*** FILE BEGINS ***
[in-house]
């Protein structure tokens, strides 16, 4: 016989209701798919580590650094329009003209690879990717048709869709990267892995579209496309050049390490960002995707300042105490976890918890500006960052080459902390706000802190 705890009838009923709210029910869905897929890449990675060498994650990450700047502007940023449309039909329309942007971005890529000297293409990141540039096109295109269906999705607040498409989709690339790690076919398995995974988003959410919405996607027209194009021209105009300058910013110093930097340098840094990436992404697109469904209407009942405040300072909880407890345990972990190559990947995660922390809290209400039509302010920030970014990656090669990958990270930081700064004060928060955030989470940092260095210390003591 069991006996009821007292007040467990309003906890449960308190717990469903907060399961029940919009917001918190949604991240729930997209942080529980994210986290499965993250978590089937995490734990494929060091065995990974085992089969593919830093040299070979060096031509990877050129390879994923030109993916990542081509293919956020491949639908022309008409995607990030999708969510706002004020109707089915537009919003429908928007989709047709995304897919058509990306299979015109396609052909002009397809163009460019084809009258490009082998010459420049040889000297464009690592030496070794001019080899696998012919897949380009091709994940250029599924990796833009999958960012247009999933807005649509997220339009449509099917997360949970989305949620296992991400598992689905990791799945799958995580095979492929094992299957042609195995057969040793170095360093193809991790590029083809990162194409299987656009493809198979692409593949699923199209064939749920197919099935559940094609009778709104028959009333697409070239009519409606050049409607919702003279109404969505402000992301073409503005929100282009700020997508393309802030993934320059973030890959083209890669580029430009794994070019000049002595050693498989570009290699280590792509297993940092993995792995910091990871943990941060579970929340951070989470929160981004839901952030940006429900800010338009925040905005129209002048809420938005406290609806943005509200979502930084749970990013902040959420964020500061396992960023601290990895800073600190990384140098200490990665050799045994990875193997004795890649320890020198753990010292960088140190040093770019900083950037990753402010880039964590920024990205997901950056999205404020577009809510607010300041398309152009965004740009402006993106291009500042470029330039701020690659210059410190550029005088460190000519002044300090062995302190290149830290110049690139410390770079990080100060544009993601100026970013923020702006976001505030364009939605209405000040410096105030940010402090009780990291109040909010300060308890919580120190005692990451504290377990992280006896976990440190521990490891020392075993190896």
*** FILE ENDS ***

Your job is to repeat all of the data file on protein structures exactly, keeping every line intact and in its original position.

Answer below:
[in-house]
């Protein structure tokens, strides 16, 4: 016989209701798919580590650094329009003209690879990717048709869709990267892995579209496309050049390490960002995707300042105490976890918890500006960052080459902390706000802190 705890009838009923709210029910869905897929890449990675060498994650990450700047502007940023449309039909329309942007971005890529000297293409990141540039096109295109269906999705607040498409989709690339790690076919398995995974988003959410919405996607027209194009021209105009300058910013110093930097340098840094990436992404697109469904209407009942405040300072909880407890345990972990190559990947995660922390809290209400039509302010920030970014990656090669990958990270930081700064004060928060955030989470940092260095210390003591 069991006996009821007292007040467990309003906890449960308190717990469903907060399961029940919009917001918190949604991240729930997209942080529980994210986290499965993250978590089937995490734990494929060091065995990974085992089969593919830093040299070979060096031509990877050129390879994923030109993916990542081509293919956020491949639908022309008409995607990030999708969510706002004020109707089915537009919003429908928007989709047709995304897919058509990306299979015109396609052909002009397809163009460019084809009258490009082998010459420049040889000297464009690592030496070794001019080899696998012919897949380009091709994940250029599924990796833009999958960012247009999933807005649509997220339009449509099917997360949970989305949620296992991400598992689905990791799945799958995580095979492929094992299957042609195995057969040793170095360093193809991790590029083809990162194409299987656009493809198979692409593949699923199209064939749920197919099935559940094609009778709104028959009333697409070239009519409606050049409607919702003279109404969505402000992301073409503005929100282009700020997508393309802030993934320059973030890959083209890669580029430009794994070019000049002595050693498989570009290699280590792509297993940092993995792995910091990871943990941060579970929340951070989470929160981004839901952030940006429900800010338009925040905005129209002048809420938005406290609806943005509200979502930084749970990013902040959420964020500061396992960023601290990895800073600190990384140098200490990665050799045994990875193997004795890649320890020198753990010292960088140190040093770019900083950037990753402010880039964590920024990205997901950056999205404020577009809510607010300041398309152009965004740009402006993106291009500042470029330039701020690659210059410190550029005088460190000519002044300090062995302190290149830290110049690139410390770079990080100060544009993601100026970013923020702006976001505030364009939605209405000040410096105030940010402090009780990291109040909010300060308890919580120190005692990451504290377990992280006896976990440190521990490891020392075993190896």